Date of Award
Master of Science in Nuclear Engineering
Allen L. Garner
Committee Member 1
Committee Member 2
Electric pulses (EPs) have been used for many biological applications from electrochemotherapy to wound healing. While conventional techniques use microsecond to millisecond pulses, more recent techniques use nanosecond EPs (NSEPs) with a much higher amplitude. Generally, the longer duration pulses fully charge the plasma membrane to permeabilize it in a process called electroporation. NSEPs fully charge the smaller intracellular organelles to enable the manipulation of intracellular function; however, they still partially charge the membrane to permeabilize it to facilitate the transport of smaller ions. Experiments have demonstrated this motion using dyes and long-term (on the order of minutes) electrical measurements. This thesis studies the net motion of ions during one or more NSEPs to establish the direction the ions flow, into or out of the cell, to better understand the mechanisms involved with electroporation. This was done by examining the change in electrical conductivity of a Jurkat cell suspension by measuring the voltage and current for three different energy densities determined at two pulse durations (60 ns and 300 ns), three buffer solutions (growth media, Hank’s balanced salt solution (HBSS), and a low conductivity buffer (LCB)), and pulse trains of one, five, and fifteen pulses. A simulation coupling the asymptotic Smoluchowski equation for EP induced membrane pore formation and the Nernst-Planck equation for ion motion due to diffusion and electrophoresis elucidated the contribution of various electrically driven mechanisms for ion motion. The electrical conductivity increased for each pulse duration for cell suspensions in growth media or HBSS, indicating net ion motion from the intracellular to extracellular fluid. Applying 300 ns pulses also increased suspension conductivity for the LCB; however, suspension conductivity decreased during the 60 ns pulse, indicating net ion motion into the cell. The simulations indicated that EP induced electrophoresis would reduce suspension conductivity, as observed for the 60 ns EPs in LCB. Thus, a nonelectrical mechanism, such as EP induced shock waves or cell membrane temperature gradients, which are both mitigated by shorter durations and lower buffer conductivity, or colloidosmotic swelling, must drive the increased suspension conductivity for other conditions. Similar results arose during the final pulse during cell treatment using one, five, and fifteen EPs. These results elucidate ion motion during the NSEP and provide a means for future studies on the efficacy of bipolar pulses to better optimize electroporation pulse parameters for various medical treatments.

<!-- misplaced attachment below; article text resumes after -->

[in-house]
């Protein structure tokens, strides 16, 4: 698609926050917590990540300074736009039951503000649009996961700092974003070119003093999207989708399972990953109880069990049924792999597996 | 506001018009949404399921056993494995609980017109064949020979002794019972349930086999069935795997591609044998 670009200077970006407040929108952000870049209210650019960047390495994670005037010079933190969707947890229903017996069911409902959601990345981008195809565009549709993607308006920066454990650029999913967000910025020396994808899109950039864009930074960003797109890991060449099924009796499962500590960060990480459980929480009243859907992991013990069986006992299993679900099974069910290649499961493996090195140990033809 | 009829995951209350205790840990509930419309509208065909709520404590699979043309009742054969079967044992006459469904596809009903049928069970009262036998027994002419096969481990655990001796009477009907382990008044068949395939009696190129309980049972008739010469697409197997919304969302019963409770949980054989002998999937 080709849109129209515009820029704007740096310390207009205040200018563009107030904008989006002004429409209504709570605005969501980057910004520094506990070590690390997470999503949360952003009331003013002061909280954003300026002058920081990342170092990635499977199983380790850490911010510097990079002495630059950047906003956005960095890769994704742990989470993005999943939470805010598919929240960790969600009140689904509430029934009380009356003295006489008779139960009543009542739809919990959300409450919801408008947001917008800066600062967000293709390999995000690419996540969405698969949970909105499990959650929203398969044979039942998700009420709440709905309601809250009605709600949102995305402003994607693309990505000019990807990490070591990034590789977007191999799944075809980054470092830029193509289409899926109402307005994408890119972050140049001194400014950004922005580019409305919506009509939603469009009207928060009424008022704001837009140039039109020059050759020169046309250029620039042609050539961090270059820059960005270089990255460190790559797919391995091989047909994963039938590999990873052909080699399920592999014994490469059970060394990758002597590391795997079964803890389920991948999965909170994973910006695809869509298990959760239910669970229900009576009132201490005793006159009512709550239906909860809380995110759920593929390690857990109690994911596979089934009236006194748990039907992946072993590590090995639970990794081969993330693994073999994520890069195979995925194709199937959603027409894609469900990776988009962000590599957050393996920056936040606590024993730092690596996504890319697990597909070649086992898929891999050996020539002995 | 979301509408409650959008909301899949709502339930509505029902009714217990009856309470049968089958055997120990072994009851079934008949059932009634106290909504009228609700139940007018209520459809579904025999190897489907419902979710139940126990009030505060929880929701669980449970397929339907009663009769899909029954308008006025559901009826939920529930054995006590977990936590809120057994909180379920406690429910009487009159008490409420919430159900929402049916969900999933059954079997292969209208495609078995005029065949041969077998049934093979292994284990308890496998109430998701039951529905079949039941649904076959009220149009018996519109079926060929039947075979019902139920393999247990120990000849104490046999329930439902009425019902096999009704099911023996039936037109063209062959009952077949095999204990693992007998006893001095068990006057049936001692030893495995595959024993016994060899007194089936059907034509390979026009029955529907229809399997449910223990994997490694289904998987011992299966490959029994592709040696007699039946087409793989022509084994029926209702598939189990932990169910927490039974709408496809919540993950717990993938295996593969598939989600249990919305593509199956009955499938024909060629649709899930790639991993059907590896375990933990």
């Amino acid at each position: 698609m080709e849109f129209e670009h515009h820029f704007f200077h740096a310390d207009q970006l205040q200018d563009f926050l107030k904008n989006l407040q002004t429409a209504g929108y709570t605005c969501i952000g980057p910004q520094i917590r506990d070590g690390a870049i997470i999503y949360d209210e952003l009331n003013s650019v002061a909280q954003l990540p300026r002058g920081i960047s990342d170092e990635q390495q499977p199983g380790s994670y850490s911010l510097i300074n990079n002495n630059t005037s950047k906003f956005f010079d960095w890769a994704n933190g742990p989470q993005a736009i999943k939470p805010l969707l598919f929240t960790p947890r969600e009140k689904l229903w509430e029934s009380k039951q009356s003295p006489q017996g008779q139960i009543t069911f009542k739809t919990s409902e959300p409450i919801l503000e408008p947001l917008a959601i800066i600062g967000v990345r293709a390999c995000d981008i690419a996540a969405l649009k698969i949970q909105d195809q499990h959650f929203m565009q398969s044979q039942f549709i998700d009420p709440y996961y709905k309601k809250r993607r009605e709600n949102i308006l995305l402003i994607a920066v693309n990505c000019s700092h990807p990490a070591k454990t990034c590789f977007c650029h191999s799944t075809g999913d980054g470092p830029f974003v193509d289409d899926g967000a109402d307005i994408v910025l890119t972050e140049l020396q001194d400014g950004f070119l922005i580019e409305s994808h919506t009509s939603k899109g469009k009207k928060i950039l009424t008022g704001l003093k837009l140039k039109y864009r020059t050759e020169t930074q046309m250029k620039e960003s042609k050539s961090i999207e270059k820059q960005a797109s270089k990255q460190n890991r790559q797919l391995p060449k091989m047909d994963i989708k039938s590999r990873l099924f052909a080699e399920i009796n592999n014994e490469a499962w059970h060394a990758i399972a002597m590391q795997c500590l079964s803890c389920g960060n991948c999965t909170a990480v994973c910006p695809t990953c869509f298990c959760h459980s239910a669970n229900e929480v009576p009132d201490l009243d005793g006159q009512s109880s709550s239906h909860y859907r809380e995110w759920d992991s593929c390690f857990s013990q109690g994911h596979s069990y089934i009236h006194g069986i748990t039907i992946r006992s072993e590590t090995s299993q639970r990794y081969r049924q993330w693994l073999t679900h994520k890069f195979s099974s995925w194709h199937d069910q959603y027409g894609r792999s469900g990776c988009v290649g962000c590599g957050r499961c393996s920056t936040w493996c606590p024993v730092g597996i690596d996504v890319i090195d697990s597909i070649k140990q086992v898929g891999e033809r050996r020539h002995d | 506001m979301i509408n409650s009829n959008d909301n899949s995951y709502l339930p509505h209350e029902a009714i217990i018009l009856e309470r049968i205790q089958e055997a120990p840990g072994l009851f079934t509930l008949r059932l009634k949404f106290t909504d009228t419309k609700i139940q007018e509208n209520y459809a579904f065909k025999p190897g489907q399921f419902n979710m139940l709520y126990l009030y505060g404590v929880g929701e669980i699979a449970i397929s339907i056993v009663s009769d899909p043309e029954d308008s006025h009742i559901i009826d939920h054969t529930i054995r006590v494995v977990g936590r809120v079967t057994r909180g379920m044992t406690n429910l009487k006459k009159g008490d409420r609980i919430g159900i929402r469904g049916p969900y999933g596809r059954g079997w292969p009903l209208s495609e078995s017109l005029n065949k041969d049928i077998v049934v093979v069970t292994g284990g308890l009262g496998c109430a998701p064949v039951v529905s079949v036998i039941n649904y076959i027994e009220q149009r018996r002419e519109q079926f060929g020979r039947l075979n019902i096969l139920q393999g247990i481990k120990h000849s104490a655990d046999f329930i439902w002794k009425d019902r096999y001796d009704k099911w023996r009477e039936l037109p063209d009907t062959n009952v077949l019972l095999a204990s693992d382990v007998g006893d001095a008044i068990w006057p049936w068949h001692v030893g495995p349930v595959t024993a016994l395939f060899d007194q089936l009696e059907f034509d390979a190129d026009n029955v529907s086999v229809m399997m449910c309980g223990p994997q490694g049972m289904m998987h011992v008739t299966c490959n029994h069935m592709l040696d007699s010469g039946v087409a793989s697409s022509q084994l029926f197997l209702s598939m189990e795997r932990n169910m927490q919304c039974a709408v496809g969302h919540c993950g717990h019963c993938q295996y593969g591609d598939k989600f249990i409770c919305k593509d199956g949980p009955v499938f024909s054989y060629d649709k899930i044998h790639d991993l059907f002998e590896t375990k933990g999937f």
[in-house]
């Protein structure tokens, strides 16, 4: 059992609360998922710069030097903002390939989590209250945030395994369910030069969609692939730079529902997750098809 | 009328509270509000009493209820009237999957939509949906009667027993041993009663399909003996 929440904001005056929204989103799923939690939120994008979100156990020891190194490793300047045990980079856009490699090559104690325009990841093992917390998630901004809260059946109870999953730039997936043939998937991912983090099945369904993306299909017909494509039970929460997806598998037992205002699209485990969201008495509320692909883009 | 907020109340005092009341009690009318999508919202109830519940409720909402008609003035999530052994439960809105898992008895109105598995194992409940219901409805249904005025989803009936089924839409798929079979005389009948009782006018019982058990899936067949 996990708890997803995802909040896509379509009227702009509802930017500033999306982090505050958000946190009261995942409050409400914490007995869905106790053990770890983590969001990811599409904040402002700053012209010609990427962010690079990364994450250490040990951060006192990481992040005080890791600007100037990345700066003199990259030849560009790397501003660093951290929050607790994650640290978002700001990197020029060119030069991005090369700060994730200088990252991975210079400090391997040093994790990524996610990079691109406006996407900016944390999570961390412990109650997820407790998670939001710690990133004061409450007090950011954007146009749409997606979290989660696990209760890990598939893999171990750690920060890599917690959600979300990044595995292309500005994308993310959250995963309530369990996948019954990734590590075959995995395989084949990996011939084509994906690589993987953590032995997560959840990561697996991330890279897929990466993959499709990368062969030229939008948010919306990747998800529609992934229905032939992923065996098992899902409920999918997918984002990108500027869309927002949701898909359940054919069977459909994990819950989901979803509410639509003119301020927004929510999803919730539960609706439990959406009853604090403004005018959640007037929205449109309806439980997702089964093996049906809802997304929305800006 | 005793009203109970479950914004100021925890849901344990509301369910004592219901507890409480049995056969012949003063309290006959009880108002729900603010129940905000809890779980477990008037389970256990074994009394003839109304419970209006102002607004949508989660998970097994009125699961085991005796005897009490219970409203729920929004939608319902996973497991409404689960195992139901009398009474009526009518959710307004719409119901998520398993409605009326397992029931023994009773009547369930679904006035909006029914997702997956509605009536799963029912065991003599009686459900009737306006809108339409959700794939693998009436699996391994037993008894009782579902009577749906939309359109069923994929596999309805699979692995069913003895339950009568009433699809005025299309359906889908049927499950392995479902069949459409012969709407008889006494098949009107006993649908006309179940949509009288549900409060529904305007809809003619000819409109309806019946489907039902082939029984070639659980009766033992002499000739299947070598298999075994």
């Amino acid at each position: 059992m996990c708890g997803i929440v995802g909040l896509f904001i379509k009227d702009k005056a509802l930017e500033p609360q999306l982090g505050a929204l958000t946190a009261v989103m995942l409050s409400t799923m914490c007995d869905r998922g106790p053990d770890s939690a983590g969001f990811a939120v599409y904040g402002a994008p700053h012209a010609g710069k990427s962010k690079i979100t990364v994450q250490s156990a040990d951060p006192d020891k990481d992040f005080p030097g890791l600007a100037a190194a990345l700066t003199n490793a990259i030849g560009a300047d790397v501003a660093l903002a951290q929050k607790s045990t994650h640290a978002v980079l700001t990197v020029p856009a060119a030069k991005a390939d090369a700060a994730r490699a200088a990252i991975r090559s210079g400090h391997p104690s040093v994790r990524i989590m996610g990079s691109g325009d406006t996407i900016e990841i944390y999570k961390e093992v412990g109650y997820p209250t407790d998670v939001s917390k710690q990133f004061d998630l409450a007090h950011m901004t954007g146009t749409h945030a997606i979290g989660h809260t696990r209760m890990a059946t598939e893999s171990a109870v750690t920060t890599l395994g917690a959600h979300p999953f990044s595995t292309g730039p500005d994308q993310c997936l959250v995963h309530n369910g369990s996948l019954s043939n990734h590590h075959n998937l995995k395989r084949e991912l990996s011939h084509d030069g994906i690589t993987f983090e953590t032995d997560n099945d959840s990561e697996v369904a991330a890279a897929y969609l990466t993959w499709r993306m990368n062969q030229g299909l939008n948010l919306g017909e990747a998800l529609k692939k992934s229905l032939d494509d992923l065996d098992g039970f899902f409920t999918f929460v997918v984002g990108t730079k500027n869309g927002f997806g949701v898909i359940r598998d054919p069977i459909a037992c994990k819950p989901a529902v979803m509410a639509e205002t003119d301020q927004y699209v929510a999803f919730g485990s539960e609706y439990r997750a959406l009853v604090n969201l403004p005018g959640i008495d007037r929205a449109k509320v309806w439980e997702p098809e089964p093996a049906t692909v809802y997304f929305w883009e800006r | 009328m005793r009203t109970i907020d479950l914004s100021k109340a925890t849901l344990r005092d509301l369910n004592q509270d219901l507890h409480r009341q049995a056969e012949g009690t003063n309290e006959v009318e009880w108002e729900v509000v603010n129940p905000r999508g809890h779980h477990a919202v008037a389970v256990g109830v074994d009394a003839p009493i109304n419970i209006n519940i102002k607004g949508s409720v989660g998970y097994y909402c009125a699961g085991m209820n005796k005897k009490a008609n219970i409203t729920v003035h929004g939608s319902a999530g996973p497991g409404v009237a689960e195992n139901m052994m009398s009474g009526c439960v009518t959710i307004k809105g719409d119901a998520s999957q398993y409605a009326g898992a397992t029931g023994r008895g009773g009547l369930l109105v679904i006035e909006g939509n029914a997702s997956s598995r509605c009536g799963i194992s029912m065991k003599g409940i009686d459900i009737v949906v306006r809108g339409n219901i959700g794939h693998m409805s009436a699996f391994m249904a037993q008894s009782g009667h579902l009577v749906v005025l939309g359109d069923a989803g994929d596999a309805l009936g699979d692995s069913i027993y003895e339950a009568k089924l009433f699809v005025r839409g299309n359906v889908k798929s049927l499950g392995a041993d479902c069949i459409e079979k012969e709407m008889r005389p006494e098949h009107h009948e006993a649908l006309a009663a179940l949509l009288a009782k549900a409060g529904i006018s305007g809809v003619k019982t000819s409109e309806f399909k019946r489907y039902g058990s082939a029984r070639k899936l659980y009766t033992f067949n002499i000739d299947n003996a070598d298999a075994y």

Fairbanks, Andrew J., "Nanosecond Electric Pulse Induced Changes of Mammalian Cell Suspension Conductivity in Real Time" (2017). Open Access Theses. 1273.